Worship of the Divine Mother And Navaratri


Founder & Spiritual Head, Sri Bharatamata Gurukula Ashram &

Yogi Ramsuratkumar Indological Research Centre,

Sri Guruji Golwalkar Hindu Resource Centre,

Sister Nivedita Academy, Sri Bharatamata Mandir

Srinivasanagar, Krishnarajapuram, BANGALORE 560 036

email: sadhu.rangarajan@gmail.com;

Phone: 080-25610935, Cell: 09448275935

Worship of the Mother

“Mother is the name for God in the lips and hearts of little children”, says Thackeray. There is also a Jewish proverb, “God could not be everywhere and therefore he made mothers.”

Long before the Semitic culture came into existence, here in this holy land of Bharata Varsha, Mother and Motherland were proclaimed to be more sacred than Heaven itself. The Primal Energy, which is the cause of the whole creation, was propitiated in the form of the Divine Mother.

“Why, it may be asked, is God thought of as Mother?” Sir John Woodroffe poses this question to himself and answers:

“This question may be countered by another—’Why is God called the Father?’ God is sexless. Divinity is spoken of as Mother because It ‘conceives, bears, gives birth to, and nourishes the universe'”.

“God is worshipped as the Great Mother,” says Sir John Woodroffe, “because in this aspect God is active, and produces, nourishes and maintains all.” Parashakti is the Goddess of Nature who was worshipped in ancient times in various countries under various names such as Isis, Mari and Durga.

According to Sir John Woodroffe, “Human experience teaches also that all life is a boon from the womb of the woman, from the mother. Therefore, the Indian thinkers, from whom Shaktism has originated, believed that the highest Deity, the super most creative principle, should be brought nearest to the human mind not through the word ‘Father’, but through the word ‘Mother’.” He suspects that in the beginning the Goddess everywhere antedated, or at least was predominant over the God. In this connection he notes that in the Mediterranean (Aegean) civilization, the Male God is said to have been of a standing inferior to the Mother, and present only to make plain Her character as the fruitful womb whence all that exist spring.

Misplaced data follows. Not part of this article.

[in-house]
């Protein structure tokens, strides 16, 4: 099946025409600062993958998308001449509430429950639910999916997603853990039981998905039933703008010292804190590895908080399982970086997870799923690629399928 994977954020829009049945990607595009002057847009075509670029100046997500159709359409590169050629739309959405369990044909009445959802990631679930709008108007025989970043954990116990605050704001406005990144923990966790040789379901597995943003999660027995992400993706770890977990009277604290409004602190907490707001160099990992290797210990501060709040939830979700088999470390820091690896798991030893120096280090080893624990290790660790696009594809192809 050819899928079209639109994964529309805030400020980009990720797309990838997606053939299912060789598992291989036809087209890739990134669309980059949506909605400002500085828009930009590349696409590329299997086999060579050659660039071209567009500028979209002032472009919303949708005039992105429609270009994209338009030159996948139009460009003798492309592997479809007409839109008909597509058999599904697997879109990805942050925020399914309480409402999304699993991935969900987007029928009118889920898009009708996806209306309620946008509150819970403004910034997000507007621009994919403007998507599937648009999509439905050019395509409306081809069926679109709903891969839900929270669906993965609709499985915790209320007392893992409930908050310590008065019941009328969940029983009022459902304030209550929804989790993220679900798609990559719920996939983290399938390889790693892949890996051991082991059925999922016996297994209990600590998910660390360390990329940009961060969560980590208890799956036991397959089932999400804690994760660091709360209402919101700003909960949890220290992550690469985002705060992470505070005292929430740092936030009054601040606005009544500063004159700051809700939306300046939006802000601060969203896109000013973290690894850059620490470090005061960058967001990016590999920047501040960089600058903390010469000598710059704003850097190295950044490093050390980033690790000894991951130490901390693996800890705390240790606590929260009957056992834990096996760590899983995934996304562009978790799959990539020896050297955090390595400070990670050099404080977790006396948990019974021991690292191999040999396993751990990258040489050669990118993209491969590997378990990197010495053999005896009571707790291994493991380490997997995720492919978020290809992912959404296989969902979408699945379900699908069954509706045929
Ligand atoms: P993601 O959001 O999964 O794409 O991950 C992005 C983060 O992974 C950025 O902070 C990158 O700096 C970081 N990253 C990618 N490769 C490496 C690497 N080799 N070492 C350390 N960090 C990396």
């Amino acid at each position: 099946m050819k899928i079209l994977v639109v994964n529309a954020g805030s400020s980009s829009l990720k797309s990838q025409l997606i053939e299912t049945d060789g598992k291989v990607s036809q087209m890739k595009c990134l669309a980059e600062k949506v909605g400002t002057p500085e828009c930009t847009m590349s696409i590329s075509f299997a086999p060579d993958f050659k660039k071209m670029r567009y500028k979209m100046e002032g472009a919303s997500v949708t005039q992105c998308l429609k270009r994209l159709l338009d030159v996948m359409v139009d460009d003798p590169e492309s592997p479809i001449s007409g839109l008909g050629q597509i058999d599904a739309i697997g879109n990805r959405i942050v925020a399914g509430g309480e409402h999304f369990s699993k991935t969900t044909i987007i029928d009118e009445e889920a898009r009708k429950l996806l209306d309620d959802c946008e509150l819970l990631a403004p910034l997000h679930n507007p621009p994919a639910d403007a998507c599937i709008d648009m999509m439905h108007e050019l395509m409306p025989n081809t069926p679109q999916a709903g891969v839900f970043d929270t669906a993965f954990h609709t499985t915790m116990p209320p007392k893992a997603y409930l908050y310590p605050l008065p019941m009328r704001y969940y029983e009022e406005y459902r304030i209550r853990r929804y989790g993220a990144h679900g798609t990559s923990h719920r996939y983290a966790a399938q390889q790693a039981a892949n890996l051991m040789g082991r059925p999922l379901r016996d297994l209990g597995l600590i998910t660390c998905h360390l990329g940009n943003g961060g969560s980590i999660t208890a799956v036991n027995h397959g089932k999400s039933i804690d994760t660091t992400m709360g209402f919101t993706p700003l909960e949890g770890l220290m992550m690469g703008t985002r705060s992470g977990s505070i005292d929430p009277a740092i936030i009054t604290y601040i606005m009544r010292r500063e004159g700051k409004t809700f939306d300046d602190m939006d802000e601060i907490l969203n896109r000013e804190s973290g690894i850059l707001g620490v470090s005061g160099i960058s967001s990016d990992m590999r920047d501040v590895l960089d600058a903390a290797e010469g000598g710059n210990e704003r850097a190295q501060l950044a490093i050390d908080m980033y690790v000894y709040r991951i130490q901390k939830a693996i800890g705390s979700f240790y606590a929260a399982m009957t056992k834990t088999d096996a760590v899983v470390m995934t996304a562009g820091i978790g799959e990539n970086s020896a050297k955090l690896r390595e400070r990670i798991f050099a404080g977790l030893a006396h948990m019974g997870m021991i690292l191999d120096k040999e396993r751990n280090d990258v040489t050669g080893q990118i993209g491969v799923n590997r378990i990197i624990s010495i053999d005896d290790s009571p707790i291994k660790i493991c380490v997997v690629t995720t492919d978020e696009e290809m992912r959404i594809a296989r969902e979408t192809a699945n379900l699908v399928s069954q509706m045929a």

Aati Paramporulin Ookkam- atai

Annaiyenappanital aakkam

—’To worship the Force of the Primal Being as Mother is (the way to) material well-being as well as spiritual elevation,’ says the great patriot-poet-philosopher, Mahakavi C. Subramania Bharati. In one of his inspiring English pieces, ‘Maatri-puja’ (Mother-worship), Bharati elucidates this point further.

“God the Father is the ideal. God the Mother is the actual. That I am one with the Pure Being is a spiritual realization. That I am one with the manifested world is an actual, every day experience. Indeed, ultimately the ideal is the same as the actual; but we, the children of the earth, find in the motherhood of God, a dearer relation, a sweeter rapport. Nor need we erect shrines for Her worship, nor invent symbols. She is there, standing before us; ever-shining, ever-beautiful. She stands revealed as Nature”.

E.A.Payne, author of ‘The Shaktas’, says that the highest conception of Fatherhood contains within it the Mother ideal.